BY STEVEN ROSEN
“Americana” is a synthetic term, at least in the contemporary meaning. But historically, some music is organically Americana because it just is. It’s part of our nation’s DNA. Songs from the Civil War era qualify, certainly – painfully so. But do they still have enough life, enough juice, to appeal to lovers of today’s Americana music?
Randall Poster, whose outstanding work as co-producer/music supervisor for the soundtrack to Todd Haynes’ I’m Not There resulted in the best Dylan-covers album ever, attempts a try on the two-disc, 32-song Divided & United: The Songs of the Civil War. He has O Brother Where Art Thou ambitions, and there are O Brother soundtrack participants here, including its creator, T Bone Burnett, himself.
Poster has rounded up all sorts of country, bluegrass and folk artists for his project, from the legendary traditionalists (Loretta Lynn, Dolly Parton, Ralph Stanley, the late Cowboy Jack Clement) to rock-influenced alt-country and alt-folk figures (Shovels & Rope, Pokey Lafarge, Karen Elson).
Poster also has good connections with the conceptualist roots-music cognoscenti – Steve Earle, Burnett, Joe Henry also contribute. And he got the virtuoso banjoist Bryan Sutton to assemble appropriate historic songs and take the lead in performing several (“Hell’s Broke Loose in Georgia,” “Battle Cry of Freedom”).
This is meant to both remember the Civil War’s 150th anniversary and also be infused with today’s concerns. So there are songs about both Union and Confederate soldiers, as well as songs about the emancipation of slaves, the hardships faced by civilians and the political nuances of the war years.
You can actually learn a lot from the songs – “Just Before the Battle, Mother/Farewell, Mother,” which features Steve Earle and Dirk Powell sounding like hard-bitten Shane MacGowan, references as “traitors” the Northern Copperheads who were anti-war.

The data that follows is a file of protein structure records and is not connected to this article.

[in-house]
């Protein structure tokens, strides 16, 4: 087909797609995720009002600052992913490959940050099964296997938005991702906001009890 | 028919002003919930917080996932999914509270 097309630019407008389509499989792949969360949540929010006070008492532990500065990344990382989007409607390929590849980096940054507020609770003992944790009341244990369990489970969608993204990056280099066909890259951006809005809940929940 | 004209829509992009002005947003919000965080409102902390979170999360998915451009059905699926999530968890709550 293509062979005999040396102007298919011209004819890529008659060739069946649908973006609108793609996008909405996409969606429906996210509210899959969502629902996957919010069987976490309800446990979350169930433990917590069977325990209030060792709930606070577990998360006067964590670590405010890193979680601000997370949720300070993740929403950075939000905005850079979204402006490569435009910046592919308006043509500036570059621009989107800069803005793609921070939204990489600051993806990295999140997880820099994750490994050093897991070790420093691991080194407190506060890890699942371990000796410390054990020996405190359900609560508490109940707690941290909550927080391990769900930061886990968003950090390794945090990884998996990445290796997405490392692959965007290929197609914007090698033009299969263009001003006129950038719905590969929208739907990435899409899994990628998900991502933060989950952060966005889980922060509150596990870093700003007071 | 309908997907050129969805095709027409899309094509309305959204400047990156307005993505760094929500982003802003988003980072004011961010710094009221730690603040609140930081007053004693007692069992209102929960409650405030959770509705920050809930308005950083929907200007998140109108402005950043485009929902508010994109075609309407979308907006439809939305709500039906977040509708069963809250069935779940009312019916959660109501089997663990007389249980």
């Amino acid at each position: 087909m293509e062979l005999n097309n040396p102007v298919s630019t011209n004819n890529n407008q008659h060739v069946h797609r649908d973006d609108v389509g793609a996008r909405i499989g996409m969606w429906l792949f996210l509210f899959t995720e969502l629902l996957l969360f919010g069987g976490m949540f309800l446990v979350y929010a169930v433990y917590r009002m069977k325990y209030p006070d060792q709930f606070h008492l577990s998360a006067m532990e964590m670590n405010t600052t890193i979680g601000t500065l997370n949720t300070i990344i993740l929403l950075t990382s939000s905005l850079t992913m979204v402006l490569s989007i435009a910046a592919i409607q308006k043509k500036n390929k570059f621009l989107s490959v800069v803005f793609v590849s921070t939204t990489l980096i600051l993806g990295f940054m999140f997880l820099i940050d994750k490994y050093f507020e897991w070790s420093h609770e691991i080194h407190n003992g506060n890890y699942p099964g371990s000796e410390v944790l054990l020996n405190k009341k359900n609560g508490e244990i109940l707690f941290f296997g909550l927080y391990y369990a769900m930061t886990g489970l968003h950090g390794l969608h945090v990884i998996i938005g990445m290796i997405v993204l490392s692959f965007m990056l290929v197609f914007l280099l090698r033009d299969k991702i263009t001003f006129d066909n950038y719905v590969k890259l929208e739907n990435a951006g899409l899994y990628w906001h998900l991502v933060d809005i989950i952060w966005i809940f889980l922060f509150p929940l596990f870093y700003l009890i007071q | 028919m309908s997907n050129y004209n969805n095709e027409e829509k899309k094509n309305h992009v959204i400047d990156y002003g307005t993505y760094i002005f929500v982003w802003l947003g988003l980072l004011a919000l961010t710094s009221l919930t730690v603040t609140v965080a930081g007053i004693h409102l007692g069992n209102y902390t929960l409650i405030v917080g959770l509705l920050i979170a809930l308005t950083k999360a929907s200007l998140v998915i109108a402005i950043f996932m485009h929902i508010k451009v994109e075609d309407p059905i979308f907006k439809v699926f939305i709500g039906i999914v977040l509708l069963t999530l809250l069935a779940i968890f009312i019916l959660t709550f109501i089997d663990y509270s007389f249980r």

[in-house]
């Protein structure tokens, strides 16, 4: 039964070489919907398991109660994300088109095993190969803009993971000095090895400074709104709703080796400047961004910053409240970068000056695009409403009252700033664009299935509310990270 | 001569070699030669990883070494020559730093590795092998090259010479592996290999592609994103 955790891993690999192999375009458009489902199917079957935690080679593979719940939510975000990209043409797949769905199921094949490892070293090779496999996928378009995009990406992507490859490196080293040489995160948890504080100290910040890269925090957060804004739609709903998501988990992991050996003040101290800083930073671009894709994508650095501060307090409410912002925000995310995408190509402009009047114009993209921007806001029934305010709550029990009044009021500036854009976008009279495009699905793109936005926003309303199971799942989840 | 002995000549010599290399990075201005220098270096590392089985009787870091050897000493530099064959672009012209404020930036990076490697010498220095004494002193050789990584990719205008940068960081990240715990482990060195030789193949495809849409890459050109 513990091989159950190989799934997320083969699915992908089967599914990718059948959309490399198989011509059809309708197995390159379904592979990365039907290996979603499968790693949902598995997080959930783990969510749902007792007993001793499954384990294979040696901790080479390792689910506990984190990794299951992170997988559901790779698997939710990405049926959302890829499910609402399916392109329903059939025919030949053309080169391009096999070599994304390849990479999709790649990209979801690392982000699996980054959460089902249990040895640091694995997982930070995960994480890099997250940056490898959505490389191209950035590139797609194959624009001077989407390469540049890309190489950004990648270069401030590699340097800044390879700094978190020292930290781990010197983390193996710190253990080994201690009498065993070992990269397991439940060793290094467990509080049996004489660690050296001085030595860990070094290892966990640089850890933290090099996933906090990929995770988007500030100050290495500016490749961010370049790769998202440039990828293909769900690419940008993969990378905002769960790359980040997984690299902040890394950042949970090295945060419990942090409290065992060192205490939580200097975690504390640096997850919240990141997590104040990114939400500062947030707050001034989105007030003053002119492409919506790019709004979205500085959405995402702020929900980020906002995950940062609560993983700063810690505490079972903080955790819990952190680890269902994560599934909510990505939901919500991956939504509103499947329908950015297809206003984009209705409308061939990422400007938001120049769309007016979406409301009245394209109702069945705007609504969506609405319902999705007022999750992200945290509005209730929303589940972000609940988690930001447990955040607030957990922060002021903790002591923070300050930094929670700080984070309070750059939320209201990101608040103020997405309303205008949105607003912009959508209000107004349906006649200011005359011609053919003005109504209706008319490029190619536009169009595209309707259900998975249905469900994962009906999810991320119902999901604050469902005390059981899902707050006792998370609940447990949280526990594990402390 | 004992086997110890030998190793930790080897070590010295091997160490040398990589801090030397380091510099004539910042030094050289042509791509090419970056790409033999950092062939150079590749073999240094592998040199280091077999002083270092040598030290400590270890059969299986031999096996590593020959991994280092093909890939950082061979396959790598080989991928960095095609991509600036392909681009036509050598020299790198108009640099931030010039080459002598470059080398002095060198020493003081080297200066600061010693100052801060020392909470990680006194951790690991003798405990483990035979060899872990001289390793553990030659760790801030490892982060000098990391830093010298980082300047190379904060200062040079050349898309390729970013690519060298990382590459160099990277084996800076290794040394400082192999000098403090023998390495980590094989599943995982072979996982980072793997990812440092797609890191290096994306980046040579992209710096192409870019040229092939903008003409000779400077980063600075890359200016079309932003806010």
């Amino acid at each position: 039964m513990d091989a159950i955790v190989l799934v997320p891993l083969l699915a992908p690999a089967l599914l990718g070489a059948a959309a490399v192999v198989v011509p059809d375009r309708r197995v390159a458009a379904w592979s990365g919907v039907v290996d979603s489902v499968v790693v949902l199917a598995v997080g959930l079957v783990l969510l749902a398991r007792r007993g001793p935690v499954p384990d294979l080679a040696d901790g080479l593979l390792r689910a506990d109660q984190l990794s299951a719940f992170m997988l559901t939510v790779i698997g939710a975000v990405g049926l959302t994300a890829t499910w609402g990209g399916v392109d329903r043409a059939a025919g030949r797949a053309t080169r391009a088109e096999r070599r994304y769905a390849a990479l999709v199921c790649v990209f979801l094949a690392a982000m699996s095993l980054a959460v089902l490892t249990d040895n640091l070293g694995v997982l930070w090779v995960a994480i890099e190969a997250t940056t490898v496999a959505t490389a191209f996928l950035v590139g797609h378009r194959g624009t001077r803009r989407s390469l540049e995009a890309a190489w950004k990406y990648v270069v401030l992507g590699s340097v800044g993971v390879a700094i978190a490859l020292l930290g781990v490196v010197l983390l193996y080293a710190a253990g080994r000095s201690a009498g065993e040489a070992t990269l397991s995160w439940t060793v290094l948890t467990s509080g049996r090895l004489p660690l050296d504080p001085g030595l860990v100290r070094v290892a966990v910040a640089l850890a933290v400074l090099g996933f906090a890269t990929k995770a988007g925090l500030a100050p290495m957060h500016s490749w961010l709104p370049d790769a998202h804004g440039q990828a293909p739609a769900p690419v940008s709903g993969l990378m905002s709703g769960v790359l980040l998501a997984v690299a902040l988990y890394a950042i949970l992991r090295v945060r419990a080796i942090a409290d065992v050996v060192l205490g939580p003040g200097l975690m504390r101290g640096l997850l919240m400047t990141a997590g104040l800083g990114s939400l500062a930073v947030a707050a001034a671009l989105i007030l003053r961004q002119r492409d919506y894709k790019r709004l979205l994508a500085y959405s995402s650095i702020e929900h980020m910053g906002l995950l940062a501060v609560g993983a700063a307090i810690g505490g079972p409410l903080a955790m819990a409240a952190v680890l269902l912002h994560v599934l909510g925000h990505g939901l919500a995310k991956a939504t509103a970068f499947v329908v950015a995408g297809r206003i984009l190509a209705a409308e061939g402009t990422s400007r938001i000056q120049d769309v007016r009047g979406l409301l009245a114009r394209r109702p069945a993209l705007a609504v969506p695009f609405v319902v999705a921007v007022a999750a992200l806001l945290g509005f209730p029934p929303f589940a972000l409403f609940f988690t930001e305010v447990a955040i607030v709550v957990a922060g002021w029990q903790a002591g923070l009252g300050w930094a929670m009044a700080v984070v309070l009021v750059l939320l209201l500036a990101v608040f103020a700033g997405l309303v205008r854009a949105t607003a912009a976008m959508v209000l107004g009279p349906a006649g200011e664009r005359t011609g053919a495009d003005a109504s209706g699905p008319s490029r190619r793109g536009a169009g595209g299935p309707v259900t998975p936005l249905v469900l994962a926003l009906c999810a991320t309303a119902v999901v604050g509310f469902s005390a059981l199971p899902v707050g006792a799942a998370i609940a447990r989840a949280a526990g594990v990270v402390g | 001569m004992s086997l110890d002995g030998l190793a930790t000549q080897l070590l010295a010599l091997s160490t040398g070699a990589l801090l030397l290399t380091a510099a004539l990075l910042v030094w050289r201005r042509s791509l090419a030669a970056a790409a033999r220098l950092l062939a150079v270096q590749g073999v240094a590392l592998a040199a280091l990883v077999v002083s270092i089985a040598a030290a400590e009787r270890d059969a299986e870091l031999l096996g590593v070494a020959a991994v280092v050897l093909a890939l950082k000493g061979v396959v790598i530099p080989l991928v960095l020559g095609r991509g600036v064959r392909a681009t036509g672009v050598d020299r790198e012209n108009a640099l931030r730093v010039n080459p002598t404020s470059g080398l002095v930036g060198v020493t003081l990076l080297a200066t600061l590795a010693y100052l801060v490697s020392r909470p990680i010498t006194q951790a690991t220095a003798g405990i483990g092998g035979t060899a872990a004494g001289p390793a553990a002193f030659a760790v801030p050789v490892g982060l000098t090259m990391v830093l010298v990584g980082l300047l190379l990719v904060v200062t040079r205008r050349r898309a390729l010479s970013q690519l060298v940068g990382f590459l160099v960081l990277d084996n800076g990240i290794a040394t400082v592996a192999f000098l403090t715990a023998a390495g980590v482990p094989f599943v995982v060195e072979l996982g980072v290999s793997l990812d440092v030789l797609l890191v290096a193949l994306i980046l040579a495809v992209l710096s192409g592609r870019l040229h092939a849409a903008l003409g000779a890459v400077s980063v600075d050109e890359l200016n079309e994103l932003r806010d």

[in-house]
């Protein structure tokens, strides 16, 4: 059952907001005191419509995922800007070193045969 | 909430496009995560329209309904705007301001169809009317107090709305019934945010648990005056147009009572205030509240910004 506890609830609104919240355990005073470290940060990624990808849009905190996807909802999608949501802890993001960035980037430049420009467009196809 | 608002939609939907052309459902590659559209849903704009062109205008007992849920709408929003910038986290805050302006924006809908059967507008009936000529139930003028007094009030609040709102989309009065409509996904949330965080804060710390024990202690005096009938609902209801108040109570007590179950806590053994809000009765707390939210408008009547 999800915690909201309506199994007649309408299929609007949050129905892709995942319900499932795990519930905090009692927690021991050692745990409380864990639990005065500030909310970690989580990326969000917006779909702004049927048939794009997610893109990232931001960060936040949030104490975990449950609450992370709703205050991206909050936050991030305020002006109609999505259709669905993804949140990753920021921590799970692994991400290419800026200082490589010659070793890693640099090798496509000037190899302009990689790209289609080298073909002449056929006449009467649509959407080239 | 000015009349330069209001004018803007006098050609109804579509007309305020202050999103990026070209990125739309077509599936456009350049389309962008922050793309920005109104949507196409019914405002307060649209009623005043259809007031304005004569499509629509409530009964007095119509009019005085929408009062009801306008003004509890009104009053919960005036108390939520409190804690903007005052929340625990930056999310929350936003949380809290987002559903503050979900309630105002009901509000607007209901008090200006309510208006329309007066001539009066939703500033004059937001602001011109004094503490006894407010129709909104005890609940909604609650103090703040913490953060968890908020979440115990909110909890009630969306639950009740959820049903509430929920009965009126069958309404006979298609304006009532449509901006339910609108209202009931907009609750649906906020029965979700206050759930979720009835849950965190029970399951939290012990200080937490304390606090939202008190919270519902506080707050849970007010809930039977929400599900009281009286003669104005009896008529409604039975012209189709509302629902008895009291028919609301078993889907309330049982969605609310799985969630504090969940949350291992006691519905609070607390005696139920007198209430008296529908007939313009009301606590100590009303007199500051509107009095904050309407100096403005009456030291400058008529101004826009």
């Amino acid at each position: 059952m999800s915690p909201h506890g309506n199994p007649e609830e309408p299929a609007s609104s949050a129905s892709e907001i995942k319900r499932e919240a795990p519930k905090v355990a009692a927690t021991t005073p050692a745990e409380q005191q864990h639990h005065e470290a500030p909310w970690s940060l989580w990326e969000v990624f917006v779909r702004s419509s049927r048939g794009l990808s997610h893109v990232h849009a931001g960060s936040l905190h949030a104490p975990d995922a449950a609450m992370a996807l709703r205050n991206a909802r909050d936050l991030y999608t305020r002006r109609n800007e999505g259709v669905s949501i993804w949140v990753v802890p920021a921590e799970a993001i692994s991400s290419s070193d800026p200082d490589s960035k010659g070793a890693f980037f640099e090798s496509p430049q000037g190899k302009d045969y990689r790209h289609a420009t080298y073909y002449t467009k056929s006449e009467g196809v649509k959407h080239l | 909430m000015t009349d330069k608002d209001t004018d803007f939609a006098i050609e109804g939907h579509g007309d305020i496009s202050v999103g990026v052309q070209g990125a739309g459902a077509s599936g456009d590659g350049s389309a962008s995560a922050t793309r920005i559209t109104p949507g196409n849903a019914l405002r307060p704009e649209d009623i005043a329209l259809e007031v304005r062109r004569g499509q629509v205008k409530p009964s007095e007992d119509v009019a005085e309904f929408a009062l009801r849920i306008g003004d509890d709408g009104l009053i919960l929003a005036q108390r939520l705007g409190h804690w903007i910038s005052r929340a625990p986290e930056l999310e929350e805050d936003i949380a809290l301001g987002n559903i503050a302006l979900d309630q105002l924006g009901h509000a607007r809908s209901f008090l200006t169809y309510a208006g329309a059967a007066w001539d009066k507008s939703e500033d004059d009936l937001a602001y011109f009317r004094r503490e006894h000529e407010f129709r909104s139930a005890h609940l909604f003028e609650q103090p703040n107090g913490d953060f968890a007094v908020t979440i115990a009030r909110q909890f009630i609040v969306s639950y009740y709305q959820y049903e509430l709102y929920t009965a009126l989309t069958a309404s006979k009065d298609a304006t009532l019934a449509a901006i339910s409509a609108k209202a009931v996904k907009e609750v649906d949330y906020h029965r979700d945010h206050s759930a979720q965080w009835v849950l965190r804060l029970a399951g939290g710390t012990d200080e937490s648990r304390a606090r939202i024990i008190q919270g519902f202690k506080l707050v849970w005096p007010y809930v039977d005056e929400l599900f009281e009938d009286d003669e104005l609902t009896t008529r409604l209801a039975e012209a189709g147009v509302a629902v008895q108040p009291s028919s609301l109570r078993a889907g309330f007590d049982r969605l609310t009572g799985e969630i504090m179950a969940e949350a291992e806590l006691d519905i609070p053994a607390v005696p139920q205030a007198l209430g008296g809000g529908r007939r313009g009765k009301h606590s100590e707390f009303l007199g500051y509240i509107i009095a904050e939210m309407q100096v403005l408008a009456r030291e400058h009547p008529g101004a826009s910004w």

In the wake of 12 Years a Slave and the horrors of slavery it depicts, I’m not sure this inclusive approach has the impact it might have had even just a few months ago. It’s hard to feel equal empathy for everyone involved, to see both sides as weary victims of war’s cruelty, when you know what the Confederates were fighting for.
However, you can put such thoughts aside when a master vocalist like Jamey Johnson – his deep, pining voice not just grave but seeming to speak from the grave – turns the Southern Appalachian folk song “Rebel Soldier” into a melancholy and chilling lament. There’s no finer country singer right now, no one so in touch with the lonesomeness that’s part of being human. He makes you feel his subject’s tragedy.
One wants all the songs here to hit as hard and shake us up like those two. But there are times – Chris Hillman on “Hard Times,” Ricky Skaggs on “Two Soldiers,” Sam Amidon on “Wildwood Flower,” Vince Gill singing “Dear Old Flag,” Chris Thile and Michael Daves on the bluegrassy “Richmond Is a Hard Road to Travel” – when Divided & United veers toward being a pretty-sounding period piece. And at those points, it starts to lull.
Maybe their voices are just too nice for this project. It’s the shopworn but emotion-soaked voices that deliver many of the project’s peak moments. Loretta Lynn’s “Take Your Gun and Go, John,” an 1862 song about a woman encouraging her husband to join the Union Army, has added resonance from the fact she is from Kentucky, a state wracked by divisiveness during the war. “Tenting on the Old Campground,” an 1864 folk song for enlisted Union soldiers that is both impassioned and anti-war, is acoustic but benefits from John Doe’s knowledge of rock ‘n’ roll vocal dynamics. At its best, it ignites spirits like Phil Ochs at a political rally.
Taj Mahal’s “Down by the Riverside” shows the old bluesman still has a lot of life left in his weathered voice. Ralph Stanley’s “The Vacant Chair,” written in 1861 as a memorial to a Massachusetts soldier, is uniting in the spirit of “Will the Circle Be Unbroken.” Joe Henry’s “Aura Lee,” an 1861 minstrel song, has a relaxed pastoral gentleness that would do John Hartford proud.
And T Bone Burnett’s dramatic, almost avant-garde arrangement of “The Battle on Antietam” – about two brothers on opposite sides of the battle – opens with a gorgeous clarinet solo and uses rumbling piano and thunderbolt percussion to wrap his vocal in ominousness. It’s outstanding.
By being so ambitious and large a project, Divided & United has its misses as well as its hits. It lacks consistency, but it works well often enough to make this a reasonably satisfying exercise in both 19th and 21st Century Americana.
DOWNLOAD: Take your pick!